Fishing Pioneer, WWII Flying Ace, Bill Cullerton Sr. Dies at 89

A man many salute as one of founding fathers of the modern day fishing industry will be laid to rest Thursday in Downers Grove, Illinois.

Cullerton’s first exposure to the business of fishing began in high school, where he made lures for his grandfather’s company, the W.J. Jamison Co., and also guided fishing trips. He is known best for founding and operating the Cullerton Company, a manufacturing sales rep firm for iconic fishing tackle brands.

Bill fought tirelessly for angler’s rights, serving on the Chicago Mayor’s Fishing Advisory Committee. Introducing kids to fishing was also one of his passions. Between 1979 and 1999, he hosted a popular Saturday morning radio show (Great Outdoors) on WGN-AM radio Cullerton’s war record was as celebrated as his accomplishments in the fishing industry. He is credited with destroying five enemy aircraft in aerial combat and 15 planes on the ground. In April 1945, with his plane disabled, Bill was shot by a German officer and left for dead. He was later found by American forces, hospitalized and returned home.

Bill was inducted into the Freshwater Fishing Hall of Fame in 1995 and the Illinois Outdoor Hall of Fame in 2003.

Long-time friend and colleague, Clem Dippel, publisher of Fishing Tackle Retailer, had kind words to say about Bill Cullerton: “I was extremely fortunate to have had Bill as a mentor in the early 1960s when I first became involved in the sport fishing industry. He was so straight- forward, open and helpful to me—as was his nature, and his relationships with everyone lucky enough to come in contact with him proved over and again. Bill had integrity, an incredible work ethic, and a deep-seated desire to help others enjoy the great sport of fishing; especially youngsters.”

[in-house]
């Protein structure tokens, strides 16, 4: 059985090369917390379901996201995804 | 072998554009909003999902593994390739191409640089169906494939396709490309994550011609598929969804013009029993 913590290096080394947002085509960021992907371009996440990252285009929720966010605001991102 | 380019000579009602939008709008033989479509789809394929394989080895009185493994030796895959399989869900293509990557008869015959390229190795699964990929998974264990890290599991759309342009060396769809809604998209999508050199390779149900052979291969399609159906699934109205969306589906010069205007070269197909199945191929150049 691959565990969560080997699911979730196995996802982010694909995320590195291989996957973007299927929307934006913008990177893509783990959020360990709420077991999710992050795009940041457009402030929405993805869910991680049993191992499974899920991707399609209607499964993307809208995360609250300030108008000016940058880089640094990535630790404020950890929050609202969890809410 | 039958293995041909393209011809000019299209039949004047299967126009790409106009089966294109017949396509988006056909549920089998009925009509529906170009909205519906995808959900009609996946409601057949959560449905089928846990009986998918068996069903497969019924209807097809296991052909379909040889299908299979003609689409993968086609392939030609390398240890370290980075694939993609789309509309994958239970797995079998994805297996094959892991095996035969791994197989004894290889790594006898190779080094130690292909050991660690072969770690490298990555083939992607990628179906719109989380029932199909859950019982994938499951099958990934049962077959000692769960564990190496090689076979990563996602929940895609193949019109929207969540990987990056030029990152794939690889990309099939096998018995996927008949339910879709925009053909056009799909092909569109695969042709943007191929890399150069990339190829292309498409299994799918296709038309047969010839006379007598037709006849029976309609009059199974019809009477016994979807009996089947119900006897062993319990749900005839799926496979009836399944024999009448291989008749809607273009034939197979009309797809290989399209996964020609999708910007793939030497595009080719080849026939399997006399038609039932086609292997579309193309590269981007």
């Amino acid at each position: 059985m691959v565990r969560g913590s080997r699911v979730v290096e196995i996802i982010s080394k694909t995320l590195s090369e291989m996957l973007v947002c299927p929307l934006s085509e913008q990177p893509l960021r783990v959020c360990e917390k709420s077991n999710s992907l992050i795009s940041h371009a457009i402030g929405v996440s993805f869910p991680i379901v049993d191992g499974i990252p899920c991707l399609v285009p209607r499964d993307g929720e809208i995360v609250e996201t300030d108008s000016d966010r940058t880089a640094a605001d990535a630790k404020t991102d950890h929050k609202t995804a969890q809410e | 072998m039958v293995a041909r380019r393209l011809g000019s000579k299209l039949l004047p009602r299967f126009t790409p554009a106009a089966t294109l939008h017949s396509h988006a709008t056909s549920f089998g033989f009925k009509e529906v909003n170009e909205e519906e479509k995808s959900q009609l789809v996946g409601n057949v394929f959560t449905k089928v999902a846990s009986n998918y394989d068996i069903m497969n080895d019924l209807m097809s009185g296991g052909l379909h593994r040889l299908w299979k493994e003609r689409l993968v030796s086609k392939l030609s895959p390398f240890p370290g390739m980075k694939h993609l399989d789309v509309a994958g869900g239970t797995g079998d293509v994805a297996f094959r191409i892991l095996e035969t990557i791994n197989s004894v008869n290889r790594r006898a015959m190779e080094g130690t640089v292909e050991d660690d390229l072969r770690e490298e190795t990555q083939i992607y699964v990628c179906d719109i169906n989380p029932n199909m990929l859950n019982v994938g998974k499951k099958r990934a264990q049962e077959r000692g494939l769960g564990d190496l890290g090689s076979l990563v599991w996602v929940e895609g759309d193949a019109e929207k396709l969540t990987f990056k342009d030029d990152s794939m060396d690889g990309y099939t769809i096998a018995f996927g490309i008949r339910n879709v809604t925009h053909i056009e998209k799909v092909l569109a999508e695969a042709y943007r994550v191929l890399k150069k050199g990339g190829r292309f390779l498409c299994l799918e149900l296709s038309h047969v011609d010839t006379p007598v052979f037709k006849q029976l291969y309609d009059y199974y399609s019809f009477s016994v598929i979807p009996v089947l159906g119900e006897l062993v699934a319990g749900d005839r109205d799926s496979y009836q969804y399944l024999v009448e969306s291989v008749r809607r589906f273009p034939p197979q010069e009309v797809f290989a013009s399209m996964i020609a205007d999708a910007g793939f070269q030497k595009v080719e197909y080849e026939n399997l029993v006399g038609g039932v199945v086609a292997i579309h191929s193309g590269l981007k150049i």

“My first contact with Bill was at a Chicago Tribune-sponsored free fishing school. He came to me, and after a brief background check, asked if I would like to join the Instructor Staff and do the Kids class. I told him I didn’t think I was qualified. Bill said, ‘nonsense—you fish don’t you? Just start talking about your own family fishing experiences and drop in a few simple tips; never fake it. Be natural and sincerely interested in helping them; if you get a question you can’t answer, holler at me—I have your back, Bill reminded me.”

“After that day, Bill had my back for the next several decades, as he did with hundreds of others. The man always wanted to MAKE A DIFFERENCE. And he did. That was Bill Cullerton—his contributions to this industry are really beyond words. A good man, a great man, who will be sorely missed by all of us,” Dippel concluded.